Morag Prunty is a former UK and Irish magazine editor who has written four books under her own name and ten novels under the name Kate Kerrigan. She is a mentor on the BA with Creative Writing at NUIG where she also mentors MA students on The Business of Writing. A regular contributor to RTE’s Sunday Miscellany, she has a weekly column in The Irish Mail.
Kate’s latest book, ‘It Was Only Ever You, is out now in paperback.
As each new term starts I am struck anew with the miracle of the fact that I am actually being employed to teach in a university. To put this in some kind of context, I left school at the age of 15. All my parents ever wanted from me was that I should go to university. Throughout my childhood my father, a headmaster, told me that if I did not study I would end up washing hair in Keith Fisher hair salon on Brent Street, Hendon, the Jewish suburb where we lived in north-west London. His threat came to pass when I left school after the equivalent of my Junior cert and found I was better at washing hair and talking to people than I was sitting in classrooms gazing out the window wishing I was somewhere else.
Looking back on my disastrous school career, I think I probably suffered from ADD. My youngest son has the condition and I really can feel his struggles as my own. Back in the day, there was no such thing as ADD or High Functioning Autism. We were just labelled thick, and put to the back of the class.
Until quite recently, despite quite a lot evidence to the contrary (several thousand magazine and newspaper articles and over a dozen published books), I assumed I simply wasn’t ‘academically’ clever and perhaps it was that assumption that irked me to trying harder than most, hence my levels of success.
In actual fact, not having an education worked out pretty well for me, career wise. I became an editor, journalist and novelist without the third level education my parents so wanted for me. My grounding in a hair salon gave me a strong work ethic and an ability to make small talk that I can argue have stood me in better stead than the four years of drinking and wasting time that would have surely been my university career.
However, not having been to university is a bit like not having been married. You imagine it’s more romantic and wonderful than it actually is. I am one of those people that says the word ‘University’ in hushed tones like the women of my mother’s generation who mouth the word ‘Doctor’ as if they are barely worthy of even saying the word out loud.
So, when John Kenny, (mouths ‘Doctor’), rang to ask if I would be interested in mentoring a group of students on-campus as part of the creative writing program at NUIG I was beside myself. I rang my mother and she wailed; ‘You’re a TEACHER! I am so PROUD of you!’ ‘ Well, ‘I said modestly, ‘not a teacher exactly, like I don’t have any qualifications, but YES! I am going to be TEACHING! In a UNIVERSITY!’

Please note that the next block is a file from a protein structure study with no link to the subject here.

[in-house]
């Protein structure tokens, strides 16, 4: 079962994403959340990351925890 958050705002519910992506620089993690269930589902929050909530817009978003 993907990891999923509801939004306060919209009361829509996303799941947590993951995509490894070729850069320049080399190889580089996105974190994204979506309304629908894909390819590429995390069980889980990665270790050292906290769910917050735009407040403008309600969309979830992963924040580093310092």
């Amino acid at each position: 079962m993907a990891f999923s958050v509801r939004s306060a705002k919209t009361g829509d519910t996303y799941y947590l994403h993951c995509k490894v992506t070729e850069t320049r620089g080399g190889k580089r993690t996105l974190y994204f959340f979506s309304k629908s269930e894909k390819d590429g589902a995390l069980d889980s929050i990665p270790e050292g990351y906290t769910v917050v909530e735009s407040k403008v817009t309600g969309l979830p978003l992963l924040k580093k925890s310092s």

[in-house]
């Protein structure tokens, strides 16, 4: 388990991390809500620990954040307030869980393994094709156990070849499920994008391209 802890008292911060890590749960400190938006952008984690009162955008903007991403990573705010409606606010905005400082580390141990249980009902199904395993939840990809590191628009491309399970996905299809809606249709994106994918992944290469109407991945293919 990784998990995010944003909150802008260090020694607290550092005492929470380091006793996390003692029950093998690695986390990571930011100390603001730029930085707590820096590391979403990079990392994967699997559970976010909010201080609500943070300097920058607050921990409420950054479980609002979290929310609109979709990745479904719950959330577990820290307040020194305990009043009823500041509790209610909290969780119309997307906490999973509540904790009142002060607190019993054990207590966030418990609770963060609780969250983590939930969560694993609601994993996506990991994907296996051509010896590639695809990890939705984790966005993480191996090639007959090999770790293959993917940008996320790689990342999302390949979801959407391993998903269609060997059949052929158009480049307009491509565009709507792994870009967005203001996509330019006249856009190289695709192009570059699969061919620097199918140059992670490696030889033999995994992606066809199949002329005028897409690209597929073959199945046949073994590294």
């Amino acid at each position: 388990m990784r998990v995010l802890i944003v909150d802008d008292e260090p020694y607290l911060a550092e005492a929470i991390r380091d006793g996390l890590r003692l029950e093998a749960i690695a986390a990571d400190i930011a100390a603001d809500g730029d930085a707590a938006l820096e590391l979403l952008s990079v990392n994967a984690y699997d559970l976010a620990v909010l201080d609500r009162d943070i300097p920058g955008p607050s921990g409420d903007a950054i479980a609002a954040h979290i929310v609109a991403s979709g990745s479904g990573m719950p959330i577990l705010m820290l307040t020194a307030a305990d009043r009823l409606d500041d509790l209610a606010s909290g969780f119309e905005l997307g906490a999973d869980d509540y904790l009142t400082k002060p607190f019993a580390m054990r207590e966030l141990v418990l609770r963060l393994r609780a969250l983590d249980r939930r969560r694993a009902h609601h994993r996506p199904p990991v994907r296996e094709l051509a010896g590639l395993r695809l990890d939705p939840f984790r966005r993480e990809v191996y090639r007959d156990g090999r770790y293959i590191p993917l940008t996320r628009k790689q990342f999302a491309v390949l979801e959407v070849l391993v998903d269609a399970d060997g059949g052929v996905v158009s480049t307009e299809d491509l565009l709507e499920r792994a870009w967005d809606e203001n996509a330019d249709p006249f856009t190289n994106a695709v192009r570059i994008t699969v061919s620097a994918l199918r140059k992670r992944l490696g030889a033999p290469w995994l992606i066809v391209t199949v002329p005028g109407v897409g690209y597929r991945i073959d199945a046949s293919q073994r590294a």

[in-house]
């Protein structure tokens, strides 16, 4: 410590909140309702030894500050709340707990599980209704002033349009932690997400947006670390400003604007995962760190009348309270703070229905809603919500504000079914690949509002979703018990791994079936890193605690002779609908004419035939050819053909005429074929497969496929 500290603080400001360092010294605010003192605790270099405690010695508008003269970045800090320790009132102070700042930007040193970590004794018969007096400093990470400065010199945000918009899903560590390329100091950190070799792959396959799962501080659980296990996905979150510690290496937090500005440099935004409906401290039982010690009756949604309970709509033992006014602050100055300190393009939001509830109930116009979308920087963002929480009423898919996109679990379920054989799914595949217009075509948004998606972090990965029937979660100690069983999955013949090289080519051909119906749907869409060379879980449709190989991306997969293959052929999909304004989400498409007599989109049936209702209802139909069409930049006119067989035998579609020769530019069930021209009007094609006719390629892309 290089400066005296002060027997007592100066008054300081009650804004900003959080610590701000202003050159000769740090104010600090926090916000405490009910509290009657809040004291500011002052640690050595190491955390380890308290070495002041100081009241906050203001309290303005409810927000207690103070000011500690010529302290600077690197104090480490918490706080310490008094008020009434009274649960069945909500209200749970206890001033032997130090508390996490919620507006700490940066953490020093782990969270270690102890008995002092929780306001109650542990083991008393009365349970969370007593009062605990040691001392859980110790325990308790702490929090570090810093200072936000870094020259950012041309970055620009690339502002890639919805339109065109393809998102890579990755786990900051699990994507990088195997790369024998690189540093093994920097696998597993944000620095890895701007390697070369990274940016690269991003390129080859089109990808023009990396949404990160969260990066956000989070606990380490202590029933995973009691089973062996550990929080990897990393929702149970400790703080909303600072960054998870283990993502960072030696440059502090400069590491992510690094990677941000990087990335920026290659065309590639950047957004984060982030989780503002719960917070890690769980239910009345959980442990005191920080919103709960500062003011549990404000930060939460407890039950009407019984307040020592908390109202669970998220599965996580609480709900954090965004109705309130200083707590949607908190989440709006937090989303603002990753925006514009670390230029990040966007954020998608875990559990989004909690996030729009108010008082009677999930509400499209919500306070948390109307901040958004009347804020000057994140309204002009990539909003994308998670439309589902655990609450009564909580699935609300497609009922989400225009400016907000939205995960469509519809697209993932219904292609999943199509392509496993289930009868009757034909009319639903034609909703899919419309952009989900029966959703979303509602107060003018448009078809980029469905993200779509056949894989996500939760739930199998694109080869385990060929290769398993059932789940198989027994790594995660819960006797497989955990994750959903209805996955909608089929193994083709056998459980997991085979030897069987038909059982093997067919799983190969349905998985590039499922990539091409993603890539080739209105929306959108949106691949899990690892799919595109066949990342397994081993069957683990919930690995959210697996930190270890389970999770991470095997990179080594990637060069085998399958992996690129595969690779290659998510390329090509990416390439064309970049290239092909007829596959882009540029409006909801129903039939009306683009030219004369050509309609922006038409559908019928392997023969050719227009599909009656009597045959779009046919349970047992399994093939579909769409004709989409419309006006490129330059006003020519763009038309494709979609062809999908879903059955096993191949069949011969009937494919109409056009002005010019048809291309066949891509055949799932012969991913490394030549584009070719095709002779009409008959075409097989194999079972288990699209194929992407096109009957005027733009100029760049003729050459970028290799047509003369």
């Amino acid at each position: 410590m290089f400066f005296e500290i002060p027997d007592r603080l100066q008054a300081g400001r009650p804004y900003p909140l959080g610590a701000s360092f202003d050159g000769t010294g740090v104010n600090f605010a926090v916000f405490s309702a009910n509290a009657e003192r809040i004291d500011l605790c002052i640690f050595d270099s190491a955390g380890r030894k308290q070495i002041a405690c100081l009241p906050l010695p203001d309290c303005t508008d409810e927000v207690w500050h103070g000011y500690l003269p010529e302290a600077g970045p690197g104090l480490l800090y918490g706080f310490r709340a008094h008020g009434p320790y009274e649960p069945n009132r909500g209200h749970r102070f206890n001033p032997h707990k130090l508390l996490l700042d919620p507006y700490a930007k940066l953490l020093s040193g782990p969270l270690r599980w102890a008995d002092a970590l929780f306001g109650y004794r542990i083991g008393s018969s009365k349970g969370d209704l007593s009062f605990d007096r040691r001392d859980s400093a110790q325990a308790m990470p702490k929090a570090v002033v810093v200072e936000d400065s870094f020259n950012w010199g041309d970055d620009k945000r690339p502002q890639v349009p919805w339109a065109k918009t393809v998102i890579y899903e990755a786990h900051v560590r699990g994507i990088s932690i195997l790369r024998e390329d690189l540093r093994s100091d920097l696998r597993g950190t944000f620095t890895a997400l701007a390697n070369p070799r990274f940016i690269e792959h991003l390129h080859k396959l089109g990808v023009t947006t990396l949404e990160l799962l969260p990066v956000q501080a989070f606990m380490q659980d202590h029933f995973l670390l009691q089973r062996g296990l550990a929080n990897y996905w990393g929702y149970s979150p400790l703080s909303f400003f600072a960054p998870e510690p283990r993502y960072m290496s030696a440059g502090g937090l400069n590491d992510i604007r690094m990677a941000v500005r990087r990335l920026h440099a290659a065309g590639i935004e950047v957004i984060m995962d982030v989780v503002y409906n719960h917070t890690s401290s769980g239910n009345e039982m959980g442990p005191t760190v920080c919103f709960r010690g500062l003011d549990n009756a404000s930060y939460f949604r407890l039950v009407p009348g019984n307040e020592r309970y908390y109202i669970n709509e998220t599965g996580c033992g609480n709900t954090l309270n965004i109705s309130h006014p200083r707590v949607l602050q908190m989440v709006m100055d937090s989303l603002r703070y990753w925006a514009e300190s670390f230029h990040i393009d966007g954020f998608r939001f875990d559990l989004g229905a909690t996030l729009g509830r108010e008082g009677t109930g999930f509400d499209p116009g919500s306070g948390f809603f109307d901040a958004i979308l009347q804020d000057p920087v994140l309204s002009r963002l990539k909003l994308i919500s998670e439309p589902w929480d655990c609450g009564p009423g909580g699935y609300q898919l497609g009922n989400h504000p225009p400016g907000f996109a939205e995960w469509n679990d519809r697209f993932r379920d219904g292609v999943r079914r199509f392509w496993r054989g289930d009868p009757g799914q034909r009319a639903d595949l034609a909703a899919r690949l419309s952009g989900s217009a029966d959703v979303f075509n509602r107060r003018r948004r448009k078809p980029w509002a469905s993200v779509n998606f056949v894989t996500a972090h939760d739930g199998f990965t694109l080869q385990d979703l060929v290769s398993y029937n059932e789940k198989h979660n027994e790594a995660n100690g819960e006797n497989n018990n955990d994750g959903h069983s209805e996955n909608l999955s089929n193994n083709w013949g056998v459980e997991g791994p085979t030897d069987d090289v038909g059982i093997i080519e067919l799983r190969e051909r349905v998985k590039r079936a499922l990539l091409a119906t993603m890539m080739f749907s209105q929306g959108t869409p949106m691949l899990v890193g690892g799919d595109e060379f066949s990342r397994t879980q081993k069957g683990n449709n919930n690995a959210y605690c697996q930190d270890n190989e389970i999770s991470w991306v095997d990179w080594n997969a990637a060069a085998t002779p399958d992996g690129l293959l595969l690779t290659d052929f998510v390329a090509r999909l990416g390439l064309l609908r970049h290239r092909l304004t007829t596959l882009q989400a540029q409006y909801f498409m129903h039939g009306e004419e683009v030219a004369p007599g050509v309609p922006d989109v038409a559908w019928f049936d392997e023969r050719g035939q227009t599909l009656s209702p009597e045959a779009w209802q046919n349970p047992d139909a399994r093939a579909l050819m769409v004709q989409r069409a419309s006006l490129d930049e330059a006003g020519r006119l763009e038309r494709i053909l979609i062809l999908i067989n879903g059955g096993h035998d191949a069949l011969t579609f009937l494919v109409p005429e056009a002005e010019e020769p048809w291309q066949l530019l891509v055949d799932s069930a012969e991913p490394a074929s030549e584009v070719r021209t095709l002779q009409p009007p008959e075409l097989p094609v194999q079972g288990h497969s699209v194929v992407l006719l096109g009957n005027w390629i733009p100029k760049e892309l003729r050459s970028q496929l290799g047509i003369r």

Honestly? I know its silly going mad with excitement over these things but the truth is, for some odd reason, that I can’t fully explain I absolutely love working with students and young people. A couple of years ago I applied for a writer’s residency at another university which I didn’t get. Writers residencies are not for commercial fiction writers. They are for writers of high literature and Arts Council pets. I knew I was totally outside the usual candidate type but I had felt very passionately that it was something I’d be good at, so I went for it. I left the interview on a high, but within an hour I got a rejection email. I was mortified: furious for having put myself through the humiliation of going for a job I was not qualified for. You’re a stupid middle-aged woman I told myself, get back in your box. Then another little voice came up in defense reminding me that I have a lot to offer and that going for something you want does not make me stupid – it is optimistic and brave.
The instinct to teach is the same instinct I had to write, and I wasn’t qualified for that either. Before I retired from hairdressing at the age of 20, I was earning money writing story lines for Donald Duck for the Scandinavian franchise of Disney. I have never forgotten the excitement I felt as a young woman realising I could write, and I have never lost my energy and enthusiasm. To be given an opportunity to re-experience some of that energy through the seven, third-year creative writing students that were appointed to me was like a dream come true.
I got the first bus out of Ballina and arrived on campus an hour early. Getting lost, a drama student walked me over to the canteen. ‘Are you a student?’ she asked. ‘No,’ I said, ‘mentor.’ The idea that I belonged here felt weird. I bought a coffee then sat on the corner of a scruffy orange sofa in the packed, noisy cafe area. Sitting there, in a university campus, I started to feel emotional for the lost years of my young adulthood. I had missed out on all this; the camaraderie – the cleverness.
I don’t believe in the ‘University of Life’ is a replacement for education. I just never managed to make it this far. And so now, finally, I find myself in a university and it’s turning out to be one of the great adventures of my life.